Ability of Acetaminophen to Prevent Oxidative Damage

I am collaborating with the Wellcome Trust Malaria Unit in Thailand exploring the ability of acetaminophen to inhibit hemoglobin redox cycling induced oxidative damage. There is a lot of hemolysis from the malaria parasite releasing free hemoglobin into the circulation. Free hemoglobin undergoes redox cycling which can cause severe oxidative damage to organs such as the kidneys. We discovered that acetaminophen (Tylenol) effectively prevents hemoglobin and myoglobin redox cycling - see our attached publication. The study is blinded so we don't yet know the outcome.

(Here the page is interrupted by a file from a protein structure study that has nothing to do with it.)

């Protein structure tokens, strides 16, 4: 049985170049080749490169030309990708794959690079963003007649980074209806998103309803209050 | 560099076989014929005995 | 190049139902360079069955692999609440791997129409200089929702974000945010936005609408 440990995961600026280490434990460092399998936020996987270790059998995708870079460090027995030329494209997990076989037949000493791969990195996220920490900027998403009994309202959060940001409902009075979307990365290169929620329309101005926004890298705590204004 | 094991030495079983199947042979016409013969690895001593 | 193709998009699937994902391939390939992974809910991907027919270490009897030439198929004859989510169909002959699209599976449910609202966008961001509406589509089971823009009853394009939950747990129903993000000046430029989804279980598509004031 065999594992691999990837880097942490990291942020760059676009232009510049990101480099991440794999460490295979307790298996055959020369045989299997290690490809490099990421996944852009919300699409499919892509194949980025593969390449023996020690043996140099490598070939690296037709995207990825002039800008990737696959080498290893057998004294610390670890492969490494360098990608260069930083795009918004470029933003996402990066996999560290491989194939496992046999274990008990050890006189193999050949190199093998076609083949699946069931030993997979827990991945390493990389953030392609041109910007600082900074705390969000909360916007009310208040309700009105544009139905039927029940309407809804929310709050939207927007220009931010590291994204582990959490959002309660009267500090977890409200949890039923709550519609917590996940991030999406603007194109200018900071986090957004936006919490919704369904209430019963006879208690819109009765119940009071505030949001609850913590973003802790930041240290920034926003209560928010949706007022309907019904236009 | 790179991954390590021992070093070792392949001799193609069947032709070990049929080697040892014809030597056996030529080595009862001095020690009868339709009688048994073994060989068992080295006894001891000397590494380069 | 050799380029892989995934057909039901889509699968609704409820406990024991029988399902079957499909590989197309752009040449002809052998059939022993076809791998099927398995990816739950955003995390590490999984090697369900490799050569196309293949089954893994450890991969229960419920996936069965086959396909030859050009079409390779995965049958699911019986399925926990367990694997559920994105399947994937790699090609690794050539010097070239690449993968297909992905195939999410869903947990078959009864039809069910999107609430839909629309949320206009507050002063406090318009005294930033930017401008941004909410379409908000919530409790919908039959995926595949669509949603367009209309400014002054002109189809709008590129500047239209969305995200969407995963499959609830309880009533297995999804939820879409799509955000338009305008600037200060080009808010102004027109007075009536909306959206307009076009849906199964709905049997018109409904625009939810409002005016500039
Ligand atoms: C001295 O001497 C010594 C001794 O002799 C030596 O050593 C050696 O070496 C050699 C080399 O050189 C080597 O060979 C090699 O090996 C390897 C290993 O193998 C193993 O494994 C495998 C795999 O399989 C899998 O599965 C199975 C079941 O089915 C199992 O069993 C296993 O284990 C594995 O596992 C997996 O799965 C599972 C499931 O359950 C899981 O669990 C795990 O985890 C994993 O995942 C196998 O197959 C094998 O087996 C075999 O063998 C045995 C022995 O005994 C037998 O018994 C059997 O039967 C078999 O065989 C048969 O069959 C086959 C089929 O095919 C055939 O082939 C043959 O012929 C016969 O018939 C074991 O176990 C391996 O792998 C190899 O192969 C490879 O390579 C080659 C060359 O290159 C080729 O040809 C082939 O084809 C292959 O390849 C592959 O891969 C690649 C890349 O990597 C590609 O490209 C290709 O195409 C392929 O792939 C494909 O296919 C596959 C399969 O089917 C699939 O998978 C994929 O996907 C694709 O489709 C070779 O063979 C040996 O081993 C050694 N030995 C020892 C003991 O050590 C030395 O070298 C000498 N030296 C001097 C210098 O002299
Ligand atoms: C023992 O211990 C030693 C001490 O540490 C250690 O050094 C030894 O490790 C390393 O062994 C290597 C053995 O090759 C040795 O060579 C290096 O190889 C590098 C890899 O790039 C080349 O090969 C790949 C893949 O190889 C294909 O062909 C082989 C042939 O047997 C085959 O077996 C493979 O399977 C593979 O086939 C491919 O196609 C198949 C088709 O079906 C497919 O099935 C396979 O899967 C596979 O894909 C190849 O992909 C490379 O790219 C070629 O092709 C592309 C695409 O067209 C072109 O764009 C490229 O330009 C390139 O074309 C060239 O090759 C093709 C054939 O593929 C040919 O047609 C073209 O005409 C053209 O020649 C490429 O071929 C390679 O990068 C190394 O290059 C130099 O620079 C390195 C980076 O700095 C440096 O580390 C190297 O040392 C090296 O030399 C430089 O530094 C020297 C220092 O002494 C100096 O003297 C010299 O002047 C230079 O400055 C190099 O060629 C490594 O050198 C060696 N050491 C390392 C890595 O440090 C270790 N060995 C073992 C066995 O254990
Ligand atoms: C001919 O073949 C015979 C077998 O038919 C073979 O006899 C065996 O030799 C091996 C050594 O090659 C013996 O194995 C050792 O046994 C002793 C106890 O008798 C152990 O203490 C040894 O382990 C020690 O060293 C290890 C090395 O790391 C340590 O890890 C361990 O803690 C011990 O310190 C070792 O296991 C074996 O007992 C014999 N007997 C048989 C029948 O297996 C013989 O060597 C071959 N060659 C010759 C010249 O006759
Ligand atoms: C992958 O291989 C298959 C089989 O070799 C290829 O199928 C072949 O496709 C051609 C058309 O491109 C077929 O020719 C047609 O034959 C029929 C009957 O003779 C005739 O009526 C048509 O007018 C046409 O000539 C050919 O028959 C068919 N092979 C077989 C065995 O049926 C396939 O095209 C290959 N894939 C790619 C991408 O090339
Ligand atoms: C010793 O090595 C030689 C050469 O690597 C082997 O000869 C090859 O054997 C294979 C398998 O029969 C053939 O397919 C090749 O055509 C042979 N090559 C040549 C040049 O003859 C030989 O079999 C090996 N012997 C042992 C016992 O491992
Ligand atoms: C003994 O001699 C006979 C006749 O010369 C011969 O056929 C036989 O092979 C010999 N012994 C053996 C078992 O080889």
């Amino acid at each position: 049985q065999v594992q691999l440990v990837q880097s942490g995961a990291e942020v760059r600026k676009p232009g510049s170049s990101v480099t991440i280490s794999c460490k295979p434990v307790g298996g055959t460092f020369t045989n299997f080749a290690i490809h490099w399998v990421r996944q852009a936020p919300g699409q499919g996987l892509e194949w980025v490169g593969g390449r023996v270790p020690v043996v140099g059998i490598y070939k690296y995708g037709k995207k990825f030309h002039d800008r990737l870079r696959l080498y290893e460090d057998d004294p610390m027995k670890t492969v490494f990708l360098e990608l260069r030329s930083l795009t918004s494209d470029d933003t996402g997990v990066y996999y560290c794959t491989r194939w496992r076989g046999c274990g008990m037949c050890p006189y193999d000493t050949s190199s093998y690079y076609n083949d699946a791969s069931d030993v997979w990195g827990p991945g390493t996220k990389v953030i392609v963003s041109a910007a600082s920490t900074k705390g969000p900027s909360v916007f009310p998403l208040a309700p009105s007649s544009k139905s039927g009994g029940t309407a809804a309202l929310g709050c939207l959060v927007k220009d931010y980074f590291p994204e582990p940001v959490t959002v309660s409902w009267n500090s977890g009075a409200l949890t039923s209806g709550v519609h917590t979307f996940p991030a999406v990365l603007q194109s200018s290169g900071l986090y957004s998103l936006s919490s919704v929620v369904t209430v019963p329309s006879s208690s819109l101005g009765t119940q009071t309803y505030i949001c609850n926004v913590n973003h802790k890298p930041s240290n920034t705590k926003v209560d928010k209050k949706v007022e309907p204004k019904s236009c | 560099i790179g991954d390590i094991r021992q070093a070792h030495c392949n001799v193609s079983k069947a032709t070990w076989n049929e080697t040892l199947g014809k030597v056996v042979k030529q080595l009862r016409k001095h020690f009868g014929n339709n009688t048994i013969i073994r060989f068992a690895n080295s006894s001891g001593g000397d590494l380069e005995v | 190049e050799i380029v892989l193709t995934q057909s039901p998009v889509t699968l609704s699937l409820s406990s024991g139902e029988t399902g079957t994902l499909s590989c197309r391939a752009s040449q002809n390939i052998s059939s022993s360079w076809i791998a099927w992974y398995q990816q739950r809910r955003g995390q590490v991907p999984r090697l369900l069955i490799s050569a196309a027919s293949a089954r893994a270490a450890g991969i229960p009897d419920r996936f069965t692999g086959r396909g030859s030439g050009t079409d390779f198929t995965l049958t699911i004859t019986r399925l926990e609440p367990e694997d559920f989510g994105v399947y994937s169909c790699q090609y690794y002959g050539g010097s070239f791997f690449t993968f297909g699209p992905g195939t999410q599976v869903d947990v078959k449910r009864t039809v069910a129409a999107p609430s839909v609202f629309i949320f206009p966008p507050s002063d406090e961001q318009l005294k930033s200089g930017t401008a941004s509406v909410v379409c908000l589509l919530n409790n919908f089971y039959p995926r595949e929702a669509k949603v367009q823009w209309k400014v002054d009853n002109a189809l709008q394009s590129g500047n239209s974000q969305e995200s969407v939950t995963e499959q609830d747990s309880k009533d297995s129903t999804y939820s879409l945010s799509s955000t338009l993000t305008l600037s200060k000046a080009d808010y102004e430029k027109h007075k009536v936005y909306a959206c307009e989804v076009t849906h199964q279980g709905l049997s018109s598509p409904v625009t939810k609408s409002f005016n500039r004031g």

Another project focuses on the development of a vaccine for malaria. Myself and Ray Mernaugh here at Vanderbilt are currently in conversations with Jane Kaye-Bailey who runs what is called TheButterflyTree.org in Africa. They are interested in eradicating malaria. 

L. Jackson Roberts, II [Email]
Professor of Pharmacology and Medicine

Thailand, Africa


John A. Oates

Program Type


Funding Type



Africa, Asia

Global Health Topics Infectious Diseases

Graduate students (non-clinical); Medical students (MD); Post-doctoral students, residents, or trainees; Faculty members

Program Length

Flexible, depending on the individuals interests and needs

VU Affiliation

The program is affiliated with Vanderbilt.


The program has a language requirement (English).